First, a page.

Lebanon: Government to tap local market in issuing $5 billion in new bonds
The $5 billion bonds will be split into two categories: the first for $2 billion in Eurobonds, and the second $3 billion batch to replace the outstanding bonds both in Lebanese pounds and foreign currencies
The Finance Ministry is expected to tap the local market for financing soon to issue $5 billion worth of Eurobonds and treasury bills to cover the public debt in 2012. The ministry, in collaboration with the Central Bank, intends to announce the names of the banks which will co-manage the new issue.
The $5 billion bonds will be split into two categories: the first for $2 billion in Eurobonds, and the second $3 billion batch to replace the outstanding bonds both in Lebanese pounds and foreign currencies. Lebanon has been aggressively seeking new funds through the issuance of bonds, taking advantage of a gradual drop in interest rates in the international markets.
Finance Minister Mohammad Safadi has even suggested that the government issue bonds on the international market since the interest on foreign bonds is far lower than on bonds offered in the local market.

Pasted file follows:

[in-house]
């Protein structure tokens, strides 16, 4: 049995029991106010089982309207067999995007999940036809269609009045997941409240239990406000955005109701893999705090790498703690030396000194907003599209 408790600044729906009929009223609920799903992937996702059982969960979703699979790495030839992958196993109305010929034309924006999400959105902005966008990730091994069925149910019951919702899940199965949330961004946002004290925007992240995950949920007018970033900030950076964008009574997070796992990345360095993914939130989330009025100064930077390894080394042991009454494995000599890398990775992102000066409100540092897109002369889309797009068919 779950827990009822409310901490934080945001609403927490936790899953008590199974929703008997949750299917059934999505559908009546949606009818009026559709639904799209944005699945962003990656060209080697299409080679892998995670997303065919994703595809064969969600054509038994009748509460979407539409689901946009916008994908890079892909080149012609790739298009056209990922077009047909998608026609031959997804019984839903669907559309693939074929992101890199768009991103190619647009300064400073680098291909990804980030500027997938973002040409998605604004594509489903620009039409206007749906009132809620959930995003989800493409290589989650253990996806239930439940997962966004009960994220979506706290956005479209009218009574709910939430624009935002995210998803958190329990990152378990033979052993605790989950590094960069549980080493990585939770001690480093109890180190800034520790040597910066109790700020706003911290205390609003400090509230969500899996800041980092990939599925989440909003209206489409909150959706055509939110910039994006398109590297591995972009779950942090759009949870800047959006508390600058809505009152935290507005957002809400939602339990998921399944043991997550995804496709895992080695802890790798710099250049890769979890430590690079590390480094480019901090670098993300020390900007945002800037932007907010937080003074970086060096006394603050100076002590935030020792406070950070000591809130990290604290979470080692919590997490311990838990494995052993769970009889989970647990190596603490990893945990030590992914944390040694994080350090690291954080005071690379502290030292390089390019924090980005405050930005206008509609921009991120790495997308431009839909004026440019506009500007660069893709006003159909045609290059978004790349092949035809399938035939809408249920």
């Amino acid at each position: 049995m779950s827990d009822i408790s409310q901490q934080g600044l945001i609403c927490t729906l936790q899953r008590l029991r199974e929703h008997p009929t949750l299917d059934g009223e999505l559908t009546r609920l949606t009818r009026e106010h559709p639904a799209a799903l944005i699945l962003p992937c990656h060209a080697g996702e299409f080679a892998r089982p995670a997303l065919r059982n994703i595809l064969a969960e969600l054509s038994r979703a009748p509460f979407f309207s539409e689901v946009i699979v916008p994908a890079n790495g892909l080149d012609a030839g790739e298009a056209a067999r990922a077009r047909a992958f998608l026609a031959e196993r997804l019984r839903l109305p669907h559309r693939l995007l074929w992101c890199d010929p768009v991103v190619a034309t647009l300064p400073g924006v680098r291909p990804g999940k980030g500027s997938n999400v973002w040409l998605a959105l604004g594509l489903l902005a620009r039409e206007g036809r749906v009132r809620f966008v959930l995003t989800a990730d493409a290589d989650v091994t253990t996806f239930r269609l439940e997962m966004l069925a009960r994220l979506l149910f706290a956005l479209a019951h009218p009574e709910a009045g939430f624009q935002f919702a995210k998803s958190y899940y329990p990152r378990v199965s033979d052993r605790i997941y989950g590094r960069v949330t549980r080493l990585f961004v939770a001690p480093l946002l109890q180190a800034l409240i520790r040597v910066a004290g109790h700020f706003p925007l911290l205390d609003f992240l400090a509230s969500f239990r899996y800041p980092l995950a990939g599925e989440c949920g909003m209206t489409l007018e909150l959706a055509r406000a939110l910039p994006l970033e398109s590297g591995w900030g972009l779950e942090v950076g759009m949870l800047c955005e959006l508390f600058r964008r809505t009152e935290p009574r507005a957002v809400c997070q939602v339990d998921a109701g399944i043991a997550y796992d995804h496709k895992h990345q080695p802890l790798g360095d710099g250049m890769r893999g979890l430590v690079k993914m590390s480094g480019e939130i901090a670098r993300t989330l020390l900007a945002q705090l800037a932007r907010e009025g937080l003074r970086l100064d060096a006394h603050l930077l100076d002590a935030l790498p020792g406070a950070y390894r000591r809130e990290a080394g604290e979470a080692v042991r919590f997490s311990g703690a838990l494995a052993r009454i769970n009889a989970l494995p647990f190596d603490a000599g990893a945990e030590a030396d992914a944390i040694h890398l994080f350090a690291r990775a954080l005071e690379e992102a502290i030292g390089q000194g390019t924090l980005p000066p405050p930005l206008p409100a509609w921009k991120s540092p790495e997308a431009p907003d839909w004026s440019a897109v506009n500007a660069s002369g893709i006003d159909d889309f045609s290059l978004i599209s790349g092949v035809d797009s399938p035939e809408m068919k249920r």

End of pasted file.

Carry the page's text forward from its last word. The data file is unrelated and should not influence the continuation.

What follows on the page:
The Finance Ministry issued $1.2 billion in Eurobonds on Aug. 2 in two groups: the first $500 million due in November 2016 at an interest rate of 4.75 percent, the lowest interest rate achieved by Lebanon on the issuance of foreign currency since 1994; and the second, $700 million with an interest rate of 6.2 percent, through the reopening of a Eurobond due in October 2022 at an interest rate of 6.1 percent. Demand for the issue was four times the value of the bonds on offer, with foreign investors obtaining 21 percent of the total issued.
But Lebanese banks, which hold 51.5 percent of the government’s debt, sent a clear message to the Finance Ministry that they have no intention of lending the state more money as this would increase their risk exposure. Bankers said that they are willing to roll over the maturing Eurobonds and bonds to finance the needs of the state. Banks want foreign debt below 40 percent of total debt.
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